Dances with Wolves
Thank you for a very good article ("Getting Wolfed," January). I've given interviews to many publications in my life. I got so tired of being misquoted I wrote the articles myself, trusting the publications only to do the photos. Not so with Desert Exposure. You accurately reported every point I wished to make. Well done and thank you!
I didn't know you would be including mention of my confrontation with Alex Thal. However, I'm very grateful you ferreted out the truth about the one bullet I fired being dug out from the dirt behind my house under the watchful eyes of a TV camera. No one else ever saw fit to report that. Again, thank you for real expert journalism.
There is one thing I want the public to know: The United States Forest Service and Grant County both determined my driveway was not a road and gave up any claim to easement through my property.
Again, thank you for a very fair and truthful article. The response has been terrific.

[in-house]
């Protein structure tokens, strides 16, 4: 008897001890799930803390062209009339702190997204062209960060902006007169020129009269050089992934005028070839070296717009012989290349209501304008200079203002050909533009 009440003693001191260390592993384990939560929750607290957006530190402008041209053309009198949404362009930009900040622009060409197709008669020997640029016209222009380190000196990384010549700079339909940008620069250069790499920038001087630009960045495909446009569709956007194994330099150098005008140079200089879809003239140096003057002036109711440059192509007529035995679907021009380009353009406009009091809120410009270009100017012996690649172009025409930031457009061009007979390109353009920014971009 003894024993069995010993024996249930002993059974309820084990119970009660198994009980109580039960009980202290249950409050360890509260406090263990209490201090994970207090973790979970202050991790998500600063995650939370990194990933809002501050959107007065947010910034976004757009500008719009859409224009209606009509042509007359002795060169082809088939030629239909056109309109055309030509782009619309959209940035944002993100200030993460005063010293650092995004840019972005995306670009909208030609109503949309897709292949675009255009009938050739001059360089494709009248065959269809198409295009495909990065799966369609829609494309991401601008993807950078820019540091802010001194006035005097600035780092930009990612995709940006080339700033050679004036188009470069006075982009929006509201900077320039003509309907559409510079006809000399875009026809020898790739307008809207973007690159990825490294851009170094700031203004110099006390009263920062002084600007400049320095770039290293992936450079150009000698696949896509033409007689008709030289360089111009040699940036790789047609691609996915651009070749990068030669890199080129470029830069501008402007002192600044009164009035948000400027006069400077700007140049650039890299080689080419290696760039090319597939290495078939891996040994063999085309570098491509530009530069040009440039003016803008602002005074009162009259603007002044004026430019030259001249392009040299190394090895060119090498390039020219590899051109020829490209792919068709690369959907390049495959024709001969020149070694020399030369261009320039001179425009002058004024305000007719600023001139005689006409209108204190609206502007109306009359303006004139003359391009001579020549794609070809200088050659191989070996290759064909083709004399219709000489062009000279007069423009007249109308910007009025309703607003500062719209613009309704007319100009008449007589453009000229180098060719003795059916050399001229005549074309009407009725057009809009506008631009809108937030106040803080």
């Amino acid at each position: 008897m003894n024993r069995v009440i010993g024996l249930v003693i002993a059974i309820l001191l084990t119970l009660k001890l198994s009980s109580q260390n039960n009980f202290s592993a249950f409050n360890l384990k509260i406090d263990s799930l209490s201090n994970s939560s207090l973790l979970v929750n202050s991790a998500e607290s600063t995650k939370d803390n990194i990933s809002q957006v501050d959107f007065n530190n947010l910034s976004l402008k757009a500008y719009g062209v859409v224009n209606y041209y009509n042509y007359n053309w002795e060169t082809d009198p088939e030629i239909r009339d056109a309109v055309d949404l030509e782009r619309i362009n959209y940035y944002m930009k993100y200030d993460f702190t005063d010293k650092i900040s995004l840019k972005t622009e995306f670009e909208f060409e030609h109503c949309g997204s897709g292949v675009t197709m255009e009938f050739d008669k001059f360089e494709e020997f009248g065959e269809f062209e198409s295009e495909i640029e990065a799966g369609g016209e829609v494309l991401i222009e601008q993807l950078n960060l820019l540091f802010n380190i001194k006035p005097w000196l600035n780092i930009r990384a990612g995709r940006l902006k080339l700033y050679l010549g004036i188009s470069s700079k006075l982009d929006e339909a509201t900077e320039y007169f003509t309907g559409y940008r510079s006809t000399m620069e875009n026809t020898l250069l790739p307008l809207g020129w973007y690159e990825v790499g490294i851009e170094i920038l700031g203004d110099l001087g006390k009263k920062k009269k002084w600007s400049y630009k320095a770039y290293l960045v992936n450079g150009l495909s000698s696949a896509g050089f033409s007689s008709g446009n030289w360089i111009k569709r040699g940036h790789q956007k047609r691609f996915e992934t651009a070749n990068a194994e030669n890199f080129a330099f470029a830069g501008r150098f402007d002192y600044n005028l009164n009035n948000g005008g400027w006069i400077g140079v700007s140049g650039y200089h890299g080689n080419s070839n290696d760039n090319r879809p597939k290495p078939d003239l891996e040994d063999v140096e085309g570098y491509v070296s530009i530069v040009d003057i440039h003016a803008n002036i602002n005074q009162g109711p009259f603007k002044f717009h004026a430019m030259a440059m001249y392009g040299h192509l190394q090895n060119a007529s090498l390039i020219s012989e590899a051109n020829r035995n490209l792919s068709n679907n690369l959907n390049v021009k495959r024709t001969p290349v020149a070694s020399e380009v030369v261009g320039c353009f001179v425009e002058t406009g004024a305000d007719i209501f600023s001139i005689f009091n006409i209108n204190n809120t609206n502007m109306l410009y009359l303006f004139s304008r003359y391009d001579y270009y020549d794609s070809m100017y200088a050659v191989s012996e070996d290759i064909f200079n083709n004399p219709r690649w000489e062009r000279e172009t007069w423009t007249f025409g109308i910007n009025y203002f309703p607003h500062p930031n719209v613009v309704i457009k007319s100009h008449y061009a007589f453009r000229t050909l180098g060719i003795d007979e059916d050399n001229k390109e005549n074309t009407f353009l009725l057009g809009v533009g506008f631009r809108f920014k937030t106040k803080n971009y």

In the article "Getting Wolfed," the reporter imagines some of Deirdre Wolf's neighbors referring to her wolves as "howling monsters" destroying their "rural paradise."
I am one of Deirdre's immediate neighbors, and I am of the opinion that the ethereal sound of howling wolves only enhances the atmosphere of this "rural paradise." The wolves rarely howl for more than a minute at a time, and I am often disappointed when Deirdre hushes them during a particularly splendid session of harmonizing.
What DOES destroy rural paradises is the insanity-inducing, nerve-fraying noise of chain saws, weed whackers, wood chippers, construction equipment and all of the other culprits responsible for the tyranny of noise that modern society accepts as normal. Machine noise is the very thing people like me move to the country to AVOID.
Wolfsong? Now THAT'S beautiful!
Perhaps some educational info would help on hybrids. A single-source article without checking with the Humane Society, legitimate sanctuaries and others concerned about these animals leads to biased reporting. Check the Animal Ordinance for Grant County and see if Wolf complies with that. An individual's recall of events certainly is not always the truth. A Google search provides more info both on the person and the animals.